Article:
I just love chickens. To me, they are some of the most comical and entertaining animals on our homestead. They prove this every day as I go out each evening to feed them. One hen catches a glimpse of me and gives a squawk which alerts everyone else….. and…they’re….OFF!!
Doing this run, jump, fly sort of thing as a herd of chickens sprints my way.
Its true chickens have some unique behaviors, one of them being their love of “scratching”. Scratching is when a chicken uses her feet to “scratch” or “rake” at the ground in an effort to bring up bugs and worms to surface. If you have ever seen a hen scratch it is really quite amazing. They look forward as they scuff the ground with each foot then back up and peck at what they find. Over and over they do this until they are full.
(FYI: A hen can spot a worm 30 yards away. I have held them up and within seconds one of my ninja hens will come from nowhere and pluck that worm from my fingers.)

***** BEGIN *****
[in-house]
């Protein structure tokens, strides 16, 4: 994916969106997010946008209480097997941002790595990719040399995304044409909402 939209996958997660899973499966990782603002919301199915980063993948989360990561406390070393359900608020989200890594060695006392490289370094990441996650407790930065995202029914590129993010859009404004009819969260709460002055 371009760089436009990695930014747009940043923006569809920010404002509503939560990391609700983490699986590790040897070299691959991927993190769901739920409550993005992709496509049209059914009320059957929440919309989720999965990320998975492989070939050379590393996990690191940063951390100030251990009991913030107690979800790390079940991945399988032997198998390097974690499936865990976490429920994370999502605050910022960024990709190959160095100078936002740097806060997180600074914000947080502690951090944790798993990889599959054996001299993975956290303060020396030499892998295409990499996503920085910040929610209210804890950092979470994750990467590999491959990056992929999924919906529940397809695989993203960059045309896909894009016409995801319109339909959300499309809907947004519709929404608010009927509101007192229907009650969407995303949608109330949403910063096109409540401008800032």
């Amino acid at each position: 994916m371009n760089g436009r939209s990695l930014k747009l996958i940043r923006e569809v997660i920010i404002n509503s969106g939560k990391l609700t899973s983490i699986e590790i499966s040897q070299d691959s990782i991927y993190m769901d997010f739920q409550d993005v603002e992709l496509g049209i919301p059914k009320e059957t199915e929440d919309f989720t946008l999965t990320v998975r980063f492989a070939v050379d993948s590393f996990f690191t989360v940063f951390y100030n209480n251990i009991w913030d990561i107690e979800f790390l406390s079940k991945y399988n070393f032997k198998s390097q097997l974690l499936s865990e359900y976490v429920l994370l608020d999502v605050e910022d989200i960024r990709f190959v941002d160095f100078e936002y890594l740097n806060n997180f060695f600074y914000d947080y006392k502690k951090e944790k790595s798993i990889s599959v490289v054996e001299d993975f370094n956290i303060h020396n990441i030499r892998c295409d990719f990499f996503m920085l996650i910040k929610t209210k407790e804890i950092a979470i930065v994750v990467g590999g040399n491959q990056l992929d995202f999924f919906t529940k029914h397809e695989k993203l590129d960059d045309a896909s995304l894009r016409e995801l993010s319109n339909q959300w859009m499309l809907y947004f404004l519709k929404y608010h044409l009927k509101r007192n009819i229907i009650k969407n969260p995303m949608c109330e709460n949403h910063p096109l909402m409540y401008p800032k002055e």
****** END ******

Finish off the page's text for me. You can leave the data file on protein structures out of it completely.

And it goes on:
On the downside, scratching will uproot just about anything in seconds. This includes everything from weeds to your beloved tomato plants.
If you let your chickens loose anywhere in your yard and you have a garden they WILL find it and wreak havoc in record time. Trust me, I’ve done the legwork. My first year was a disaster. I let my chickens in the garden with me thinking they would eat the worms and bugs as I planted my little tomato plants in peace and harmony.
MOST DEFINITELY NOT.
What happened instead was they scratched and uprooted my new plants tossing them in the air without a care as to what I might even think about it.
So, then why on earth did I choose to permanently house my chickens right next to my garden? Well simple, I have learned to make them work for me and not against me.